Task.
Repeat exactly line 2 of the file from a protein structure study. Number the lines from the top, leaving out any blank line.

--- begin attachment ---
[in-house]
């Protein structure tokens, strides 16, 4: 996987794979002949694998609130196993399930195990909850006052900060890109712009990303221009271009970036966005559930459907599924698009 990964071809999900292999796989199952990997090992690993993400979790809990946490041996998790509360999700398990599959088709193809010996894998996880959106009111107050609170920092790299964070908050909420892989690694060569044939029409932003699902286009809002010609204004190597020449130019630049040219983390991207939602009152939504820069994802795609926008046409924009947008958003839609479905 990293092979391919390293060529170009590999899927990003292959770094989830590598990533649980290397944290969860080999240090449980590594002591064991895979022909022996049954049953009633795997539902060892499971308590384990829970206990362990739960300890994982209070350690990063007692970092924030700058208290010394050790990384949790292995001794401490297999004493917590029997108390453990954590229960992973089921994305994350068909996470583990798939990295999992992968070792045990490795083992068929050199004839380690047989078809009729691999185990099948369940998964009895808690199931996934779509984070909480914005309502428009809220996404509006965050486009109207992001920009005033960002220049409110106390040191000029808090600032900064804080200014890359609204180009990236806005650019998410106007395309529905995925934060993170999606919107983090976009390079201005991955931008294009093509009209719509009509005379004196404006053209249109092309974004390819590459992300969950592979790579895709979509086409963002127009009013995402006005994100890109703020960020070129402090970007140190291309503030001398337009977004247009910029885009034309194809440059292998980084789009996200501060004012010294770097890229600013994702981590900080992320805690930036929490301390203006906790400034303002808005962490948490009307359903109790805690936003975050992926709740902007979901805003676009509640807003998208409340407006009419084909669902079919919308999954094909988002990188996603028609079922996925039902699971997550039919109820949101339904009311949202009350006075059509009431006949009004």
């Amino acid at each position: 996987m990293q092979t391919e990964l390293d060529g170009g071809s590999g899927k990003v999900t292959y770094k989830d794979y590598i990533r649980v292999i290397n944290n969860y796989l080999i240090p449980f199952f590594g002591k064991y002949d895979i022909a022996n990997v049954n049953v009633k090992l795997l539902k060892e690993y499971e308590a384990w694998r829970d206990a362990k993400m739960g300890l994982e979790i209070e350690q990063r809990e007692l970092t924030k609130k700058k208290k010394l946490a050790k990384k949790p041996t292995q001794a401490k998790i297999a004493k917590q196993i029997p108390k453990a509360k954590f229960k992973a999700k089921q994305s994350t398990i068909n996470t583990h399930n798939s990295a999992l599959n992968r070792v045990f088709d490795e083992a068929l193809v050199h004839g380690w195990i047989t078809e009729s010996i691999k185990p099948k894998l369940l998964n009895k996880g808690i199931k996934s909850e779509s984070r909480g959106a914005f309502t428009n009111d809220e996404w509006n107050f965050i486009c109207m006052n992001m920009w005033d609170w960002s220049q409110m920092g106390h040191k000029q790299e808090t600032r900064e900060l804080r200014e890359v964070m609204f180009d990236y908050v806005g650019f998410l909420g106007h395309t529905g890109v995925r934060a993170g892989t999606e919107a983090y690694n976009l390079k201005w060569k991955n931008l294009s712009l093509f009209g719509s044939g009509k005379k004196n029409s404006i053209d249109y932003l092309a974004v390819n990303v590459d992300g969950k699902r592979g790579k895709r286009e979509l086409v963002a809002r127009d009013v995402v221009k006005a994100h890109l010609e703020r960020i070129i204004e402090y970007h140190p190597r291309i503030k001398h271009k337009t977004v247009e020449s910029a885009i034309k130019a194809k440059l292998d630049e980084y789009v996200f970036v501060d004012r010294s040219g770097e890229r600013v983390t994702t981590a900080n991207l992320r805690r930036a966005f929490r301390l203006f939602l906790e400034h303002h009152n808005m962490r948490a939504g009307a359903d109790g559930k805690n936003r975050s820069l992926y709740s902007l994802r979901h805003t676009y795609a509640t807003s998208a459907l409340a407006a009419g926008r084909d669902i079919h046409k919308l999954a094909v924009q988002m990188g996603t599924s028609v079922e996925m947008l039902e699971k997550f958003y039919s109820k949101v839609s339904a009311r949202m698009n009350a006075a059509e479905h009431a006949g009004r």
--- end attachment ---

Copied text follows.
């Protein structure tokens, strides 16, 4: 996987794979002949694998609130196993399930195990909850006052900060890109712009990303221009271009970036966005559930459907599924698009 990964071809999900292999796989199952990997090992690993993400979790809990946490041996998790509360999700398990599959088709193809010996894998996880959106009111107050609170920092790299964070908050909420892989690694060569044939029409932003699902286009809002010609204004190597020449130019630049040219983390991207939602009152939504820069994802795609926008046409924009947008958003839609479905 990293092979391919390293060529170009590999899927990003292959770094989830590598990533649980290397944290969860080999240090449980590594002591064991895979022909022996049954049953009633795997539902060892499971308590384990829970206990362990739960300890994982209070350690990063007692970092924030700058208290010394050790990384949790292995001794401490297999004493917590029997108390453990954590229960992973089921994305994350068909996470583990798939990295999992992968070792045990490795083992068929050199004839380690047989078809009729691999185990099948369940998964009895808690199931996934779509984070909480914005309502428009809220996404509006965050486009109207992001920009005033960002220049409110106390040191000029808090600032900064804080200014890359609204180009990236806005650019998410106007395309529905995925934060993170999606919107983090976009390079201005991955931008294009093509009209719509009509005379004196404006053209249109092309974004390819590459992300969950592979790579895709979509086409963002127009009013995402006005994100890109703020960020070129402090970007140190291309503030001398337009977004247009910029885009034309194809440059292998980084789009996200501060004012010294770097890229600013994702981590900080992320805690930036929490301390203006906790400034303002808005962490948490009307359903109790805690936003975050992926709740902007979901805003676009509640807003998208409340407006009419084909669902079919919308999954094909988002990188996603028609079922996925039902699971997550039919109820949101339904009311949202009350006075059509009431006949009004």